The most expensive Vietnamese production ever mounted, “The Rebel” is a highly entertaining mix of martial arts and historical drama looking several times larger than its $3 million budget. 1920s-set tale of a Vietnamese agent deserting his French colonial employers to join forces with a beautiful resistance fighter is less well developed as a romance, but still broke B.O. record for a local feature, with 400, 000 admissions in its April domestic release. Weinstein Co. has picked up video rights in key English-language territories. Lengthy fest travels are in store, and niche play in selected markets is a possibility.
Most key staff, including helmer Charlie Nguyen and lead thesp Johnny Tri Nguyen, are Vietnamese-born Americans whose privately funded collaboration reps a major step forward for popular cinema in their country of origin.
Handsome and extremely fit, Cuong (Johnny Tri Nguyen) is part of an elite squad of locals hired by their French masters to flush out rebels. Less committed to the cause than hardnosed team member Sy (Dustin Tri Nguyen), Cuong dutifully springs into action when a large contingent of guerrillas ambush a colonial official. In the exciting set-piece, Cuong is unable to prevent the killing, but does succeed in capturing guerrilla Thuy (Ngo Thanh Van), whose father is a much sought-after resistance leader.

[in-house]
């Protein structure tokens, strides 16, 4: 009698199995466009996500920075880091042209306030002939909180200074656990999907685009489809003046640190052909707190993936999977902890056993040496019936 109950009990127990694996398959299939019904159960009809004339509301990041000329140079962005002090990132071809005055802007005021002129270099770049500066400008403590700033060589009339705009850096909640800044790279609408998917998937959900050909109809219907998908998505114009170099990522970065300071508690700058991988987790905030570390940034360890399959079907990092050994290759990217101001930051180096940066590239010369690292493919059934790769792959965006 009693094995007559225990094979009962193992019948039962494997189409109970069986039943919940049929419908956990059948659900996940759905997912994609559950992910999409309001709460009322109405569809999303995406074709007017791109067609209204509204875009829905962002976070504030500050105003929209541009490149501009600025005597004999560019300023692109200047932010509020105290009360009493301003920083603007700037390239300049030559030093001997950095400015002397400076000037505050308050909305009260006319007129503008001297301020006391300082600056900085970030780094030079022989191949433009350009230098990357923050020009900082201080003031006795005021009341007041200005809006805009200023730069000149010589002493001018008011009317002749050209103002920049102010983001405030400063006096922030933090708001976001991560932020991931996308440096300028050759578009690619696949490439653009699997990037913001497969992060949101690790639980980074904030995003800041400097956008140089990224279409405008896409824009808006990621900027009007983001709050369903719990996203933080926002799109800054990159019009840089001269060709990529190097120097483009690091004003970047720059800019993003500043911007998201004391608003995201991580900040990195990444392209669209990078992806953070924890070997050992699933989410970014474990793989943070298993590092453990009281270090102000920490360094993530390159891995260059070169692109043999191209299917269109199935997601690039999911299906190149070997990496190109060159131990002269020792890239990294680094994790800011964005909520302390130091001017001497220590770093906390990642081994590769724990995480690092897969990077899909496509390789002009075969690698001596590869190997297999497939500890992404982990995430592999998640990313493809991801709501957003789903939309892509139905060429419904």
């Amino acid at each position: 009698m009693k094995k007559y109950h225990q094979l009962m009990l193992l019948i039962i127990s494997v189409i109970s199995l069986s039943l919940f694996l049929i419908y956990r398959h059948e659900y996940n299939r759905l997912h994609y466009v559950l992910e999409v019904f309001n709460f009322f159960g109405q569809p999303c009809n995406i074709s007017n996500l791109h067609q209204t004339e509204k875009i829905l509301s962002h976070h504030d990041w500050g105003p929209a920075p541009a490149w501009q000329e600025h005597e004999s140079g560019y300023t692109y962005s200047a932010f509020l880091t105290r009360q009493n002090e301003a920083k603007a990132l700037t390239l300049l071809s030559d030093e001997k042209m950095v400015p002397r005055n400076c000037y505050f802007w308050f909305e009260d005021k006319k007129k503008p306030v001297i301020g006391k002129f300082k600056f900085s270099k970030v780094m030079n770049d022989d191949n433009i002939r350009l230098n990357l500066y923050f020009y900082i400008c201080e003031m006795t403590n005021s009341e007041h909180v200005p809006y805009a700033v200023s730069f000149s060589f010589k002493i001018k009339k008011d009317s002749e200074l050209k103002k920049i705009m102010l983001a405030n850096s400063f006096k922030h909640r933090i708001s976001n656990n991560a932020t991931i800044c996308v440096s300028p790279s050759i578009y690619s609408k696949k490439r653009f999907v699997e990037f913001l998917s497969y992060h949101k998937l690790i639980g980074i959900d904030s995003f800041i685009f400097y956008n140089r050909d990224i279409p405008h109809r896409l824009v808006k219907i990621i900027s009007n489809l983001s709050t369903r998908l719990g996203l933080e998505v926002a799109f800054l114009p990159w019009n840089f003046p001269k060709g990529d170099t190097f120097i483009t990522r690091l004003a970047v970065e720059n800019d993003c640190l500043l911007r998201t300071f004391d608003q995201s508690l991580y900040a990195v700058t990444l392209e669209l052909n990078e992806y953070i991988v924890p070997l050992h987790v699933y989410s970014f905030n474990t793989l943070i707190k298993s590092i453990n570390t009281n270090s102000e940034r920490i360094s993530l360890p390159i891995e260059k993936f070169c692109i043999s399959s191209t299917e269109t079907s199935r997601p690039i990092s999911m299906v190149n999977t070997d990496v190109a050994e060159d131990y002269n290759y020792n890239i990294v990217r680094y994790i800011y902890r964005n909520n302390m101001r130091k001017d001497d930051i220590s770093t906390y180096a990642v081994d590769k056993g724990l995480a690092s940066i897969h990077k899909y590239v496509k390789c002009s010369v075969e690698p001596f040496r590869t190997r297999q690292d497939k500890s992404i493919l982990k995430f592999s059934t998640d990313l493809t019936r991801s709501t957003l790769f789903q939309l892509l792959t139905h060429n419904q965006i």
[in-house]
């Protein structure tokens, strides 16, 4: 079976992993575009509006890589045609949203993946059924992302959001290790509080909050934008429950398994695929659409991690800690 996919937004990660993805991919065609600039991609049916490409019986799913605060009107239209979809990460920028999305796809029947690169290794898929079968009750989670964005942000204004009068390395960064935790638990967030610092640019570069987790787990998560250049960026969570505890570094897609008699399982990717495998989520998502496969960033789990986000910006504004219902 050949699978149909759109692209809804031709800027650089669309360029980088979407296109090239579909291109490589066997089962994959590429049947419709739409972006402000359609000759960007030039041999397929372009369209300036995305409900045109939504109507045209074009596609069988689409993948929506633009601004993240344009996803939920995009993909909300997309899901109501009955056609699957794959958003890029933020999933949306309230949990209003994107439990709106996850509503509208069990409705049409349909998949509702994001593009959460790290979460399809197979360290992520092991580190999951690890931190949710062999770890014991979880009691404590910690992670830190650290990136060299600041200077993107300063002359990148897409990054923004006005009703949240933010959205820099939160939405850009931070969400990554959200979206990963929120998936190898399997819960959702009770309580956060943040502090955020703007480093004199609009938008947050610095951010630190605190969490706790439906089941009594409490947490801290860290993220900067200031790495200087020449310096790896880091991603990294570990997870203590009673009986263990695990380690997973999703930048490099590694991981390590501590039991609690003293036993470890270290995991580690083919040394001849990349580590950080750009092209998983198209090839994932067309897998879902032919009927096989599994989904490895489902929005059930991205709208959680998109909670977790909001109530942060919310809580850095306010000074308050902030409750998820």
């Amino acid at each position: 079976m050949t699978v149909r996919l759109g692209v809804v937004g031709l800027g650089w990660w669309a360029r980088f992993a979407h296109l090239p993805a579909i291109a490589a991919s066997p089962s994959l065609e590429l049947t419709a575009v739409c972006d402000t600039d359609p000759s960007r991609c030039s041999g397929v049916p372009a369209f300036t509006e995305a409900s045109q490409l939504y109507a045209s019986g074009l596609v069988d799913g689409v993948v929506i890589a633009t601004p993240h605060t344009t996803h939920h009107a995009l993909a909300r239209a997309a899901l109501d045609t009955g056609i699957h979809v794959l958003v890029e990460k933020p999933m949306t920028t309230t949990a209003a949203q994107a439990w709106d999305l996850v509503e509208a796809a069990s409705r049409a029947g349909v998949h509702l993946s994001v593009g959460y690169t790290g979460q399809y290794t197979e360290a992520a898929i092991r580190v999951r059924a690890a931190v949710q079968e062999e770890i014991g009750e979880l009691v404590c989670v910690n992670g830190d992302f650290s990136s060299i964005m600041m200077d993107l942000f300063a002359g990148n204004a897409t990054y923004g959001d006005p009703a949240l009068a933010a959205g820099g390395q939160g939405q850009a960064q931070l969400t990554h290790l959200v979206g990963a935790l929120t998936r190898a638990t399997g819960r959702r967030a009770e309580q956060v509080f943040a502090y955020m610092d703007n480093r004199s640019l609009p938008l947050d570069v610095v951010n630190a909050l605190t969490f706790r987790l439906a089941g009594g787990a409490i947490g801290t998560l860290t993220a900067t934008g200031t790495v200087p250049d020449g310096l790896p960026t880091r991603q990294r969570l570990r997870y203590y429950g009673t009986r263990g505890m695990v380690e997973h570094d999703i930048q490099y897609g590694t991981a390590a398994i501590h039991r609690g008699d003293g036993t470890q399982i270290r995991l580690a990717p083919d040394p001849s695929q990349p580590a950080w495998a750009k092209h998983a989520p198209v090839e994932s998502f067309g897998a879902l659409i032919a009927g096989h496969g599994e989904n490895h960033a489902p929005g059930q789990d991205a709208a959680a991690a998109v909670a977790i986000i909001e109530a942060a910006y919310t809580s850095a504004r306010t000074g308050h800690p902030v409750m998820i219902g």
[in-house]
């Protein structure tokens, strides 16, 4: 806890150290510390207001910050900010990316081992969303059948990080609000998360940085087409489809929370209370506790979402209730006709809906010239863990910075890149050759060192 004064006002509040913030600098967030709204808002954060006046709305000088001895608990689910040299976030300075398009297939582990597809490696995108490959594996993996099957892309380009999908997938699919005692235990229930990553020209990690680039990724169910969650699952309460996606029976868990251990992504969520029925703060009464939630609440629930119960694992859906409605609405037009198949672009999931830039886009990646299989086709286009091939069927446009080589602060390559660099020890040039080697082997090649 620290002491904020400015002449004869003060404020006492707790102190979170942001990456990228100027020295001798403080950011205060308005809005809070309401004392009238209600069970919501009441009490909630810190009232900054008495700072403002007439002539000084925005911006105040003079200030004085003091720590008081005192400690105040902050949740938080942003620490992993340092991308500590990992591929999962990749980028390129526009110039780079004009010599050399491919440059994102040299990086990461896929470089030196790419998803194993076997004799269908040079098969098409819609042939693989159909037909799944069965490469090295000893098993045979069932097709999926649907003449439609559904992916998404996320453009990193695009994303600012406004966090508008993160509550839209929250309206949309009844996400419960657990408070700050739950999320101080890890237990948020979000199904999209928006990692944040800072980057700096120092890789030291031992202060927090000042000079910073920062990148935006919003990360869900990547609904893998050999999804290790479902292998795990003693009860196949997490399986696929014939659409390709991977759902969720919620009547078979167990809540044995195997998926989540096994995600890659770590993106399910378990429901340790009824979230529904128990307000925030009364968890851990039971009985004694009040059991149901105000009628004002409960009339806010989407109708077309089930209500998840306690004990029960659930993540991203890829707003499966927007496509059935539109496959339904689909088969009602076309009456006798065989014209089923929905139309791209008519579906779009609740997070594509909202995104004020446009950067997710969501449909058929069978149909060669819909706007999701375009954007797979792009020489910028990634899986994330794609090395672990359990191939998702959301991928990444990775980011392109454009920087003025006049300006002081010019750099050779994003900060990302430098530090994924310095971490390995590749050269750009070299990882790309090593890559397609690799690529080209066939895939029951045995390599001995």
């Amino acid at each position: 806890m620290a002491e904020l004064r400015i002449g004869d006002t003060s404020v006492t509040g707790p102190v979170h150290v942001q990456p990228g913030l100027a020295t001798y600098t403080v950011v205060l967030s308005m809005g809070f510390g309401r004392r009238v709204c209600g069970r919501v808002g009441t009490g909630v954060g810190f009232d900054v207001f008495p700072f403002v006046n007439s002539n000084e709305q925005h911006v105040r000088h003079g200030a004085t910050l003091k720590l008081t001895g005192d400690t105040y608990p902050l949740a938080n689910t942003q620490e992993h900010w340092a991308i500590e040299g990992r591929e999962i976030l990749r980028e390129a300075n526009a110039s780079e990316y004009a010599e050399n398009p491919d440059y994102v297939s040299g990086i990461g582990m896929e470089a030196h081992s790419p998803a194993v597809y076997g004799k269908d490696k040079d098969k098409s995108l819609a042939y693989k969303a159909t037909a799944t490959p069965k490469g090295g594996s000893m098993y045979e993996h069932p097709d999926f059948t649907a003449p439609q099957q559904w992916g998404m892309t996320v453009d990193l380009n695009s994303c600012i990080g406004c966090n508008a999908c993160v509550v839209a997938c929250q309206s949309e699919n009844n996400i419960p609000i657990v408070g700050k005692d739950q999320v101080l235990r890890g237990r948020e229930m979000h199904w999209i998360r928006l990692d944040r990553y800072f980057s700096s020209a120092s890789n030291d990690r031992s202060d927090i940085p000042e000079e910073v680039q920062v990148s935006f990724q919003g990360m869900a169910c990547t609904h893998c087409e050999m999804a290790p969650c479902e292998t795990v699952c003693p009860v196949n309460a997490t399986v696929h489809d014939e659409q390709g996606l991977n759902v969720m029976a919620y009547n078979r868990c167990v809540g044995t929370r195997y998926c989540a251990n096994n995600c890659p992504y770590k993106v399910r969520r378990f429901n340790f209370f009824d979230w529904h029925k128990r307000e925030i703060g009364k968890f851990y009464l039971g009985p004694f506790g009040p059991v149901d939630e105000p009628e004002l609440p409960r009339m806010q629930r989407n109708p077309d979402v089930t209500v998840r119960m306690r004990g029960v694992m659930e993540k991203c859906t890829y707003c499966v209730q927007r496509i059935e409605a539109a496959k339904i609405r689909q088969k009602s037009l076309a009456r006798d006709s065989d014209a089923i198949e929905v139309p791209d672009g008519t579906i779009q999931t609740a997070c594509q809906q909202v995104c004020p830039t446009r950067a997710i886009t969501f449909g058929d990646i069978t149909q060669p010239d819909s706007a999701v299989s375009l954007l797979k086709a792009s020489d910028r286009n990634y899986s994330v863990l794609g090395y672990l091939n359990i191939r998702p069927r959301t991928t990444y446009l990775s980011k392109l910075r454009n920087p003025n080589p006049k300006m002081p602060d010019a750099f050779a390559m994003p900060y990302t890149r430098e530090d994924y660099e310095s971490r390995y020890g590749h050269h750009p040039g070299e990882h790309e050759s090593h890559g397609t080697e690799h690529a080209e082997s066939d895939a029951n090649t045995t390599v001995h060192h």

Chancing on the imprisoned beauty as she’s about to commit suicide rather than betray her father, Cuong’s disillusionment with his profession rises to the surface. Talking Thuy out of the deed, he helps her escape in the first of many sequences that display the fighting prowess of pop star-turned-actress Ngo. After a quick stop at Cuong’s house for discussions about national identity and personal responsibility, the duo take it on the lam with Sy and company in pursuit.
Swiftly paced events have the couple accidentally landing in a forced labor camp before holing up in a country hideout where romance blossoms. While the leads occupy the frame well together, the love story per se is dampened somewhat by being intertwined with murky details relating to the tragic fates of their respective mothers. Still, action and adventure are by far the main game here, with big points scored on both counts as the road leads to a rousing showdown in Thuy’s village.
Wisely relegating French characters to the sidelines, the film presents a rich picture of Vietnam under foreign domination. Perfs by uniformly fine expats and locals are calibrated to the same meter by Charlie Nguyen, who also stages pyrotechnics and a multitude of Vietnamese “Iron Jacket”-style hand combat scenes with flair.
In harmony with the story’s gritty fiber, good-looking pic is fluidly lensed in slightly muted tones by d.p. Dominic Pereira. Christopher Wong’s well-attuned score and ace production design by La Quy Tung round out a top tech package.